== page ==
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Ropers, Eric: "Representations of Gendered Violence in Manga. The Case of Enforced Military Prostitution." In: Japanese Studies 31.2 (2011), S. 249–266.
|Resource type: Journal Article
BibTeX citation key: Ropers2011
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Keywords: Gender, Gewalt, Historische Themen, Japan, Krieg, Manga
Collection: Japanese Studies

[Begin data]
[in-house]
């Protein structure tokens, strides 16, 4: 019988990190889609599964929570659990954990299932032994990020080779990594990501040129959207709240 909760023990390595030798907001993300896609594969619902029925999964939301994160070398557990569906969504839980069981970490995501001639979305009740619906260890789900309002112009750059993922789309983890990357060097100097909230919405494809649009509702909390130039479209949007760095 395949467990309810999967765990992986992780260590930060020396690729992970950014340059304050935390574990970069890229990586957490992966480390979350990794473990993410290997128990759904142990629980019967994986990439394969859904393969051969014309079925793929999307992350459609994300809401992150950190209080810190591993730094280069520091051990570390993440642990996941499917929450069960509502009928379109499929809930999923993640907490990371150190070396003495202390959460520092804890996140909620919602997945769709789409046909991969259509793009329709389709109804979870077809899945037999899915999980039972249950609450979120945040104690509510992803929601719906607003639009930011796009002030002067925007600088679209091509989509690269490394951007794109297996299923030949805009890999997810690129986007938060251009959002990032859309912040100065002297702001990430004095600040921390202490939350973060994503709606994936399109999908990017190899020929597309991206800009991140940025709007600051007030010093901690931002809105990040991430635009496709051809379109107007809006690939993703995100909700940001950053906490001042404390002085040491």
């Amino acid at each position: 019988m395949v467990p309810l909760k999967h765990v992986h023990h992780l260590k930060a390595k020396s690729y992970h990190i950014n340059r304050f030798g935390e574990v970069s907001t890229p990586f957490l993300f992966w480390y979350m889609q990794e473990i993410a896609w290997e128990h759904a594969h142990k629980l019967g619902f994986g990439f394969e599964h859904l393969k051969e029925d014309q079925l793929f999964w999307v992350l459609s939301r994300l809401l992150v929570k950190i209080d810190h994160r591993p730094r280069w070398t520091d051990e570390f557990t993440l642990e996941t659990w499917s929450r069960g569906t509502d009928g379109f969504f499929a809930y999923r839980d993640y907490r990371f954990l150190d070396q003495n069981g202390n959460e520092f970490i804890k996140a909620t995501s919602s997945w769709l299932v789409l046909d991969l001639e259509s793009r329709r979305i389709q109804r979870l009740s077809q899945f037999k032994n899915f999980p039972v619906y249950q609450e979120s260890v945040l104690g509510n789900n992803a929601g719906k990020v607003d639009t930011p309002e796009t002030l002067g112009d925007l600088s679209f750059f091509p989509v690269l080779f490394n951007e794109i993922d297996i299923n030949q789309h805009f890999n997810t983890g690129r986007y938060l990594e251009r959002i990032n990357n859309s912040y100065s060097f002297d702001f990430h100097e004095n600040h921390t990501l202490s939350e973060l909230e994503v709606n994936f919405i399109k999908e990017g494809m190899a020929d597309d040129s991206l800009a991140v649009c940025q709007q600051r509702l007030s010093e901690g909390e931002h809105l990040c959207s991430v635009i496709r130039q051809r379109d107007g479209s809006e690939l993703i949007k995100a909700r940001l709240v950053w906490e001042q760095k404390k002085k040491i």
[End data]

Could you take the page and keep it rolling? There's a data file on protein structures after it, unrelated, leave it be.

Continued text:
As a key part of contemporary Japanese mass visual culture, manga has increasingly been used to shape popular perceptions of history. In recent years, there has been a great deal of discussion surrounding politically conservative and revisionist manga that distort the military’s actions during Japan’s wars throughout the 1930s and 1940s. In regard to the issue of enforced military prostitution, victims, activists, and scholars have found the depiction of so-called ‘comfort women’ as willing prostitutes or participants to be extremely offensive. Compared to these revisionist works, there are other artists who look to address and faithfully represent and depict the military prostitution issue in manga. Unlike their revisionist counterparts, these artists grapple with the inherent sensitivities of such an issue and struggle with ways to communicate the brutality of gendered violence. These works illustrate important similarities and differences in how artists structure and frame historical narratives in manga. More importantly, the works raise questions about the impossibility of adequately conveying the experiences of soldiers and victims during the war. They also serve as a reminder to the diversity of representations in contemporary Japanese discourse.
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